Clint is so relaxed and care-free in this scene, standing exposed in front of the window, which highlights his confidence in himself despite the fact that throughout most of the issue he is clearly the underdog. This lends itself to the idea that ultimately his “careless” nature is one of his biggest flaws. Clint’s nudity is eventually used as a punchline when the tracksuit mafia burst in – the contrast between Clint, Cherry and the tracksuit mafia’s clothing highlights the vulnerability of Clint and Cherry. Clint is the most vulnerable with no clothes on at all and no idea of the history behind the current situation. Cherry shows some exposed skin which speaks to her vulnerability when faced with the tracksuit mafia’s weaponry and violence, but also to her awareness of them and pre-preparedness for the situation. The tracksuit mafia are the most covered, with only their hands and faces free. They are wearing helmets in this scene, carrying weapons, highlighting their comparative strength.  

When Clint wakes up after blacking-out, he phones Kate who is entirely dressed. The clothing imprints the concept of her level-headedness in comparison to Clint, who is getting dressed whilst talking to her. The idea of him getting dressed when they interact gives the idea of the characters relationship within this issue, with Kate being able to cut through Clint’s stupidity. By the time the two of them are in Kate’s car fighting the tracksuit mafia, Clint is wearing a long-sleeved shirt. Cherry (having been kidnapped) is still wearing the same outfit, and is gagged, appearing comparatively vulnerable in the current situation. However, after the car chase when Clint and Kate leave her at the airport Cherry is wearing Clint’s jacket from earlier in the issue which on the surface suggests how he is now protecting her, although later issues cast that idea into doubt. The removal of the jacket when the two characters kiss fits with the direction of the conversation towards her independence and what Clint doesn’t know about her. The removal of the jacket shows that Cherry despite trusting Clint more, cannot be entirely honest with him.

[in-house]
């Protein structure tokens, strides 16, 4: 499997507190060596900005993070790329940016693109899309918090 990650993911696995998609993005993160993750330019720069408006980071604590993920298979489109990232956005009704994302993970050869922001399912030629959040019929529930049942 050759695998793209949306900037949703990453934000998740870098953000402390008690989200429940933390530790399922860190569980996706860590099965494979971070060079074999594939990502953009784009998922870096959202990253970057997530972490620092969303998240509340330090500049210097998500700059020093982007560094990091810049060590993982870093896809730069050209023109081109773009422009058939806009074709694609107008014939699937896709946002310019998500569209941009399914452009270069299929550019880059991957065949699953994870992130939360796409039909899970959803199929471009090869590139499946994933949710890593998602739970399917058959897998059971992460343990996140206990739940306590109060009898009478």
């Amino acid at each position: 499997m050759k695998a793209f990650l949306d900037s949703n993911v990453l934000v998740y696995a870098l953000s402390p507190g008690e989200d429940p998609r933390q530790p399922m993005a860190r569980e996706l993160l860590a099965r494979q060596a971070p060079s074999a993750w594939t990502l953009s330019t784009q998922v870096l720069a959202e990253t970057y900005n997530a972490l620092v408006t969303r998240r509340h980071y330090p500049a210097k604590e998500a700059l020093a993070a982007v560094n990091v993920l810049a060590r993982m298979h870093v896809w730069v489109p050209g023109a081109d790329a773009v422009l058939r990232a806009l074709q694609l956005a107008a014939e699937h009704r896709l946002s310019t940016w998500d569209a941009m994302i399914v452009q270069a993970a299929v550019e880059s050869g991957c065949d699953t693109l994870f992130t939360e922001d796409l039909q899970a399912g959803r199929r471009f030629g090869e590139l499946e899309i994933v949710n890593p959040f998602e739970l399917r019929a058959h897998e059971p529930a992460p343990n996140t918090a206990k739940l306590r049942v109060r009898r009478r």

As I said earlier, possibly my favourite thing about this issue is the use of the trick arrows throughout as a device for moving the story forward, as well as to show the differences between Kate and Clint. On the second page Clint introduces Kate to various arrows – including a boomerang arrow, which she questions the usefulness of. By the end of the issue Kate unknowingly uses the boomerang arrow, saving our protagonists. The moment shows Kate’s trust of Clint, despite sometimes questioning his methods.

As well as this, the boomerang arrow book-ends the issue by coming back at the last minute. The simple neatness of that choice certainly made me grin when I read it.

 

Hawkeye Vol 4 #3 – Cherry
Published by Marvel Comics in 2012
Written by Matt Fraction
Drawn by David Aja
Coloured by Matt Hollingsworth
Lettered by Chris Eliopoulos

 

Holly Raidl is a writer, student and critic who can typically be found writing about LGBTQ+ small-press comics over at Broken Frontier. In addition to her writing, Holly is also an artist, with her portfolio to be found here. For more from Holly, follow her on Twitter here!

 

Hawkeye #3 was voted as the 97th best comic of all time by critics! Head here to find out more!

This post was made possible thanks to the Shelfdust Patreon! To find out more, head to our Patreon page here!